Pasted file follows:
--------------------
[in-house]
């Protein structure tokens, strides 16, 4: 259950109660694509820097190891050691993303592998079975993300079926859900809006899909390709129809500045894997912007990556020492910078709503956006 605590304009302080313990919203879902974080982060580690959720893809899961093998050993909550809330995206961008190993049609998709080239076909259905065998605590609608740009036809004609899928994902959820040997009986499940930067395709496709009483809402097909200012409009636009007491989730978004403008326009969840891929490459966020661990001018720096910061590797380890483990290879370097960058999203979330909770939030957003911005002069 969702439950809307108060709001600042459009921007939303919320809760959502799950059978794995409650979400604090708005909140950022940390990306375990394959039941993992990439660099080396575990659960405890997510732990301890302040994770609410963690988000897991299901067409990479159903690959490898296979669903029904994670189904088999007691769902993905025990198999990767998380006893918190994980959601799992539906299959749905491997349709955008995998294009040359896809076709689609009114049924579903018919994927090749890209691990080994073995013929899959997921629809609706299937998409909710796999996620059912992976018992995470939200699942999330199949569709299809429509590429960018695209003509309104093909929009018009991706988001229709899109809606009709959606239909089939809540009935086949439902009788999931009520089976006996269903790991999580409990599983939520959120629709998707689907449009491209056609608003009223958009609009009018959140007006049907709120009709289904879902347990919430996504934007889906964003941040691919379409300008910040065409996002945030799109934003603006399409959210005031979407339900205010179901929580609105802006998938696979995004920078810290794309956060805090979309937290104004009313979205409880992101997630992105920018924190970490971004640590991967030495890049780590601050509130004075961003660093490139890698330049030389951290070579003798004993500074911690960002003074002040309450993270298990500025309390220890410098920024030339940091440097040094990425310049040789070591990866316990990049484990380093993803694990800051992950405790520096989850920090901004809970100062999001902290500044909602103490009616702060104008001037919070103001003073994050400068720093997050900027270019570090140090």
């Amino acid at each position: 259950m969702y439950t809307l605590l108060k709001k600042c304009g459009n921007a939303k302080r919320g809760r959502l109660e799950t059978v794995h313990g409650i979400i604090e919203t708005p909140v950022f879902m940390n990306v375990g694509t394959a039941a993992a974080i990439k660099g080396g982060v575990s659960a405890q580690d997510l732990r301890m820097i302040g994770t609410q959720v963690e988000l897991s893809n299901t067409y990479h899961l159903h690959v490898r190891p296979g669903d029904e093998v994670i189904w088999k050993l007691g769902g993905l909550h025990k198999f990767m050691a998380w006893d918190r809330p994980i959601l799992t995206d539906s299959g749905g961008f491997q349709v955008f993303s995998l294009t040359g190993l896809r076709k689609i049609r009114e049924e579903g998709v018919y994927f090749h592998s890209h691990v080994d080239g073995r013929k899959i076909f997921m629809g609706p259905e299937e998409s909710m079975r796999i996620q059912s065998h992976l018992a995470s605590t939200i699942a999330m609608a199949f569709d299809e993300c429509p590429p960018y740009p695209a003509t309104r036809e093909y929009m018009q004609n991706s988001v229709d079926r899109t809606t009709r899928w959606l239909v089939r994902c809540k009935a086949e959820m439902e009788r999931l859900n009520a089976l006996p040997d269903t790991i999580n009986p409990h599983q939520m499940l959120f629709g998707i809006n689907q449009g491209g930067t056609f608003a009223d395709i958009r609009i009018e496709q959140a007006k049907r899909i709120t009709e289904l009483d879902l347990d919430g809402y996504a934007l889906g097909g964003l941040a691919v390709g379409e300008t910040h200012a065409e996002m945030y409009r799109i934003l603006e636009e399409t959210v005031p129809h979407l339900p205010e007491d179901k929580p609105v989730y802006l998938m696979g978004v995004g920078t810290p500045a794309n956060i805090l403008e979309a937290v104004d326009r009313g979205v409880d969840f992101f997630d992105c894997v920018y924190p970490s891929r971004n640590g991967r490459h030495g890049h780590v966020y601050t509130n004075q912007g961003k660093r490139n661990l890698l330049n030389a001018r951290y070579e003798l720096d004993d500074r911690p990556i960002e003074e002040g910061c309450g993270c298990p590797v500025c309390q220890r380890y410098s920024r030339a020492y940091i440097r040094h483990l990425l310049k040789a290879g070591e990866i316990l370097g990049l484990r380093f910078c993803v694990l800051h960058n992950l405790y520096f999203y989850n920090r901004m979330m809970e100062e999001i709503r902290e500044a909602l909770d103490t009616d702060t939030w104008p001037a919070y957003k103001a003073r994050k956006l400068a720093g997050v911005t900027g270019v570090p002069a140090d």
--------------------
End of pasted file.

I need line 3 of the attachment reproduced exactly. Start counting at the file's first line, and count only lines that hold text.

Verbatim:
């Amino acid at each position: 259950m969702y439950t809307l605590l108060k709001k600042c304009g459009n921007a939303k302080r919320g809760r959502l109660e799950t059978v794995h313990g409650i979400i604090e919203t708005p909140v950022f879902m940390n990306v375990g694509t394959a039941a993992a974080i990439k660099g080396g982060v575990s659960a405890q580690d997510l732990r301890m820097i302040g994770t609410q959720v963690e988000l897991s893809n299901t067409y990479h899961l159903h690959v490898r190891p296979g669903d029904e093998v994670i189904w088999k050993l007691g769902g993905l909550h025990k198999f990767m050691a998380w006893d918190r809330p994980i959601l799992t995206d539906s299959g749905g961008f491997q349709v955008f993303s995998l294009t040359g190993l896809r076709k689609i049609r009114e049924e579903g998709v018919y994927f090749h592998s890209h691990v080994d080239g073995r013929k899959i076909f997921m629809g609706p259905e299937e998409s909710m079975r796999i996620q059912s065998h992976l018992a995470s605590t939200i699942a999330m609608a199949f569709d299809e993300c429509p590429p960018y740009p695209a003509t309104r036809e093909y929009m018009q004609n991706s988001v229709d079926r899109t809606t009709r899928w959606l239909v089939r994902c809540k009935a086949e959820m439902e009788r999931l859900n009520a089976l006996p040997d269903t790991i999580n009986p409990h599983q939520m499940l959120f629709g998707i809006n689907q449009g491209g930067t056609f608003a009223d395709i958009r609009i009018e496709q959140a007006k049907r899909i709120t009709e289904l009483d879902l347990d919430g809402y996504a934007l889906g097909g964003l941040a691919v390709g379409e300008t910040h200012a065409e996002m945030y409009r799109i934003l603006e636009e399409t959210v005031p129809h979407l339900p205010e007491d179901k929580p609105v989730y802006l998938m696979g978004v995004g920078t810290p500045a794309n956060i805090l403008e979309a937290v104004d326009r009313g979205v409880d969840f992101f997630d992105c894997v920018y924190p970490s891929r971004n640590g991967r490459h030495g890049h780590v966020y601050t509130n004075q912007g961003k660093r490139n661990l890698l330049n030389a001018r951290y070579e003798l720096d004993d500074r911690p990556i960002e003074e002040g910061c309450g993270c298990p590797v500025c309390q220890r380890y410098s920024r030339a020492y940091i440097r040094h483990l990425l310049k040789a290879g070591e990866i316990l370097g990049l484990r380093f910078c993803v694990l800051h960058n992950l405790y520096f999203y989850n920090r901004m979330m809970e100062e999001i709503r902290e500044a909602l909770d103490t009616d702060t939030w104008p001037a919070y957003k103001a003073r994050k956006l400068a720093g997050v911005t900027g270019v570090p002069a140090d």